The Zen teaching and innumerable Buddhist scriptures are a very poor sketch of how you can see your original face, your buddha-nature. When someone points to the moon, you should look at the moon, not the finger. That is what the Zen master says. You can easily understand this simile—and yet not really understand it. In actuality, you are constantly being driven by the poor sketch. Think about it. You see your husband, your wife, your children. You live under the same roof with them. But you are far far away from each other.
This important counsel is also for members of the sangha, like myself. We should be an example—not as a show, but quite naturally. We should be an example of practice, and not just erudite speakers. There is a saying: However many sutras you memorise or recite, if you don’t put even one line of a stanza into practice, it is all just a waste of time. So we should make a distinction between the sketch, the Buddhist scriptures or teachings, the guidelines, etc, and the thing which is being aimed at.
Think about the many things in your house. How many pairs of shoes do you have? How many ties? How many clothes? Do you just buy them to satisfy a passing whim? Do you see something attractive and buy it, maybe using a credit card and putting yourself into debt? Not only does this produce financial difficulty, but perhaps more importantly it is making your home, your environment, into a kind of rubbish dump.
When you have too many things, you realise that your space is being invaded. It is like a child with too many toys. He doesn’t want to play with them, but neither does he want them to be taken away. He just wants to keep them. So his room becomes a kind of toy shop. Well, parents do that also.
We could use things for a long time, on the other hand, giving them gentle care so that they become part of us, become a kind of living thing, a living being. We don’t need many things, do we? Apply this attitude to clothes, shoes, all kinds of household goods. Have a car boot sales, make a spacious room in your house and convert it into a meditation hall!
Korean families are beginning to accumulate many things. They go to Rome and buy miniature Leaning Tower of Pisa’s, come to England and buy miniature bone china roses. Their living rooms are filling up with so many things you can’t find a blank space for your eyes to rest. Calligraphy and paintings are also fashionable and good investments. People don’t necessarily appreciate the aesthetic beauty of these paintings or know the meaning of the calligraphy, but they just decorate their walls with them. However, simplicity—external and internal—is the only way to enjoy life and to live the dharma. We should live the dharma, not just have a marvellous mountain of ideas.
Although we recognise flowers, trees, etc, and although we listen to passing cars or birds singing, while we do not see our original face or know the origin of this kind of function, then our lives are shallow, driven merely by external stimulation. We are driven, so that when we smell something sweet, we feel happy, and when we smell something awful, we feel unhappy and pull a face. By returning to the centre of this buddha-nature, by seeing our original face—our being before we were born from the womb of our mothers—we see things, but are not driven by them; we hear sounds, enjoy them, but are not driven by them; we smell flowers and enjoy feelings, but are not driven by them. That is the difference.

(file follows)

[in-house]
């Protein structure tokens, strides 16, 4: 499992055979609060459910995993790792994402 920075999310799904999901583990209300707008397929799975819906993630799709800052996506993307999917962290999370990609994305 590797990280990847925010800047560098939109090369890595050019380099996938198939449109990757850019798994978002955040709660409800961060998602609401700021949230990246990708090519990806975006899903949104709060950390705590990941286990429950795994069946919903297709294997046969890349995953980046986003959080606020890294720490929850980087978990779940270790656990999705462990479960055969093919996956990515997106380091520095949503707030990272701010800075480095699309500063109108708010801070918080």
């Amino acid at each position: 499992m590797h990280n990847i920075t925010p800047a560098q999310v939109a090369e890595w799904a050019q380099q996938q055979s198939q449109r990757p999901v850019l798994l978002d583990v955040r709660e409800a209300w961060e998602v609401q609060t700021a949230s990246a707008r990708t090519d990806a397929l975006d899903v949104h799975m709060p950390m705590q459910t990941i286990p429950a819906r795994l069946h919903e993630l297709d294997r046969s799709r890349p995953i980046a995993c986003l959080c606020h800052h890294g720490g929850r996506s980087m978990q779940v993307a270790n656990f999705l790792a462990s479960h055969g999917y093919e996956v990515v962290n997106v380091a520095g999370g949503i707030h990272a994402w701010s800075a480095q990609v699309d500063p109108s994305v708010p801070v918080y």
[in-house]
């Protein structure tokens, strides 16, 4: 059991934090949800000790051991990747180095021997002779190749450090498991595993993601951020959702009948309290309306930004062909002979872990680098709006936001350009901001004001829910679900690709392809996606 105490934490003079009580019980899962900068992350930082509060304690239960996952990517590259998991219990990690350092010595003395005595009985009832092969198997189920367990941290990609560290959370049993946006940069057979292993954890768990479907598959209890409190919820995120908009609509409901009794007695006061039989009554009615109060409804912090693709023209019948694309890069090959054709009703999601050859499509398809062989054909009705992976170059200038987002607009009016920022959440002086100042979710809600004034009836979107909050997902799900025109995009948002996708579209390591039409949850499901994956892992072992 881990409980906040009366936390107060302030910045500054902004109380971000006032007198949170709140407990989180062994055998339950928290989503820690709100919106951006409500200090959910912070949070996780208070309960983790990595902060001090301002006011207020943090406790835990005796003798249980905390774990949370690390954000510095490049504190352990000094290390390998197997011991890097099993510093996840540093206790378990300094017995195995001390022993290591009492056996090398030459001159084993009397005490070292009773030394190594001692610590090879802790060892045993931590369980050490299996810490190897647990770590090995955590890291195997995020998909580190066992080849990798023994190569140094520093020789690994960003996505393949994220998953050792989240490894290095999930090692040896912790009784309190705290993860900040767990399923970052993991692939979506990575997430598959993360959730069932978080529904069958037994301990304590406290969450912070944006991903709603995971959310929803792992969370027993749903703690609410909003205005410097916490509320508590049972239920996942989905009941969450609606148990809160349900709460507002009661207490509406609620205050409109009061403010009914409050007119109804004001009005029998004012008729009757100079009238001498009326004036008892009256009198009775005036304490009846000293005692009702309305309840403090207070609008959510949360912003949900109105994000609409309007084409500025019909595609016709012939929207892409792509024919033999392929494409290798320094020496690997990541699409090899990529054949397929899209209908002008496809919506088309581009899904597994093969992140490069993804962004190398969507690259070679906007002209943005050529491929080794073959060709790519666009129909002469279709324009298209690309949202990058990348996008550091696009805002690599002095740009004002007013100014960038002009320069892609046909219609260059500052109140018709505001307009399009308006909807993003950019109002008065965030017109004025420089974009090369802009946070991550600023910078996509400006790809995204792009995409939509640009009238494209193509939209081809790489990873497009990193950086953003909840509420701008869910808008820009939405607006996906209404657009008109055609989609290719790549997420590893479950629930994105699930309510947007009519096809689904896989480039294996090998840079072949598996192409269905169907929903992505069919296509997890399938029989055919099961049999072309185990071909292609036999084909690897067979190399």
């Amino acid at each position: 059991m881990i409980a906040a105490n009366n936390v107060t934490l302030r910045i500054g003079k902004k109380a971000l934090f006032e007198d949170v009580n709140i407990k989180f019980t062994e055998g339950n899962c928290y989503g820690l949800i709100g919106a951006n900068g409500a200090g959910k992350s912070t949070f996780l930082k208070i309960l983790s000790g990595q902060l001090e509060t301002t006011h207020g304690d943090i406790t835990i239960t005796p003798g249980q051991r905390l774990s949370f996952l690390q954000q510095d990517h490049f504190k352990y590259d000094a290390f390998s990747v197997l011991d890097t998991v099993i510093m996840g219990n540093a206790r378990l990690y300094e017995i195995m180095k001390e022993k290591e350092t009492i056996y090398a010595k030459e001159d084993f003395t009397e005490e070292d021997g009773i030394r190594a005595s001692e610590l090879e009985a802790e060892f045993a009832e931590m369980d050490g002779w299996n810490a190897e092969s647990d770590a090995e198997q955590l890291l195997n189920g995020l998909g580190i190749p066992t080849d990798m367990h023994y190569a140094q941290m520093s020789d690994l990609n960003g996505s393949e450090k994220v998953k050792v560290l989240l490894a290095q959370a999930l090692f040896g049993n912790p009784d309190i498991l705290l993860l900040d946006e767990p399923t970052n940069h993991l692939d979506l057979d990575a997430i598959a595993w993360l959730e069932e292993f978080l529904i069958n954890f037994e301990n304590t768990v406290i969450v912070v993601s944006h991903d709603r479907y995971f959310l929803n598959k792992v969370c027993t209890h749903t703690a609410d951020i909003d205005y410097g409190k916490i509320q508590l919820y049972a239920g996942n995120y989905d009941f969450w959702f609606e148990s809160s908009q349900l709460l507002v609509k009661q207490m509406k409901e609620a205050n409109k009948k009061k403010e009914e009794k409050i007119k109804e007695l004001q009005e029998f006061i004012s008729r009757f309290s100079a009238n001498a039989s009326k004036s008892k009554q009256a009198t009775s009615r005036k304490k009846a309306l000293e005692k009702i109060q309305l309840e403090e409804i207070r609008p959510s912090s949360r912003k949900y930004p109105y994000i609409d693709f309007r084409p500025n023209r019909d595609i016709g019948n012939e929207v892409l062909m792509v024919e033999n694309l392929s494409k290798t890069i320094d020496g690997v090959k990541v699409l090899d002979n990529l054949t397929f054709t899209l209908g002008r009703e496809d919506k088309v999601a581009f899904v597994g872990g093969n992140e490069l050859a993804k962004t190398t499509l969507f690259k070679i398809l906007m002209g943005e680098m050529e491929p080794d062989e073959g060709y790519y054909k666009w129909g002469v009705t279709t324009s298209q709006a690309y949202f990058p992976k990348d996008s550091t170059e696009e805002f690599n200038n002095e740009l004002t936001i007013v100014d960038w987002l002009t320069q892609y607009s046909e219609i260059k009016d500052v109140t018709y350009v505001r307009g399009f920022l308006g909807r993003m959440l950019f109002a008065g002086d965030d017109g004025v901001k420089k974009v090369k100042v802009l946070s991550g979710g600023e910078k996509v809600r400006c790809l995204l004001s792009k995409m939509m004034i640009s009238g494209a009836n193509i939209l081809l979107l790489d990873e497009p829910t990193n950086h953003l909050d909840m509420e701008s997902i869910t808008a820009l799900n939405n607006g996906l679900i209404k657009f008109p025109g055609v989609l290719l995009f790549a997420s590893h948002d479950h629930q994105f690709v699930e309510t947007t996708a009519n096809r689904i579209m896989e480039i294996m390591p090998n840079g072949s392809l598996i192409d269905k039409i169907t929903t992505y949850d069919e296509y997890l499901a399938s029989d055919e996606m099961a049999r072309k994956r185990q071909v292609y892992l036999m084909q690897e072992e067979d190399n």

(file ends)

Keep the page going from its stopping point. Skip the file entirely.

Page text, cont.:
Our original nature always has equanimity and joy, so that whatever happens, even something standing in the way, can just be utilised. We can say, `Thank you. You are my teacher. You interest me.’ And start to learn, start to experience that which it is not possible to experience in the normal environment.
The Zen master is not attached to one thing. His mind is like the clear sky. There is not even one thing which, in the pure sense, he really keeps. That is why he can see sound through his ear, hear the tree through his ear, so he could be everything. He is not conditioned by the eye, ear, nose, smell, or by anything. So we say that when you are really in unison with other people, you can communicate without verbal speech. If this kind of a communication is fully open, then it is like Avalokiteshvara who has the all-omniscient capacity to hear sound through the eye, etc. Then he is the real `man of freedom’.
This kind of person is not different from us. There is but a thin covering separating us from being a real `man of freedom’. How can we remove the covering? Through continuous meditation. In my case it is through I Mo Ko, I Mo Ko, What is this? What is this? Maybe you will decide to use this meditation until your last breath. Maybe you will experience many things which are really helpful and enjoyable, and accommodate many difficult things without experiencing difficulty, instead enjoying readiness. If you wonder if this is possible, may I say that I really do enjoy it, I just experience, I witness. But the Buddha, more than anyone else, was the man who really enjoyed this experience, as did many Zen masters from, say, 1,000 years ago. Although they lived in this samsaric [unsatisfactory] world, they just enjoyed it happily like a lotus flower.
I advise you to practise in daily life for, say, fifteen or twenty minutes, regularly, continuously, consecutively. Then you will experience it; you will feel it; you will live it.
Buddhism Now August 2002
Click here to see other teachings by Jisu Sunim
[Jisu Sunim, a Korean Buddhist monk, is based in Korea. Occasionally he travels to Europe and Britain. The above is from a talk given as part of the 1996 summer school in Leicester.]
Categories: Buddhism, Buddhist meditation, Chan / Seon / Zen, Mahayana
we really need to just figure it out on our own.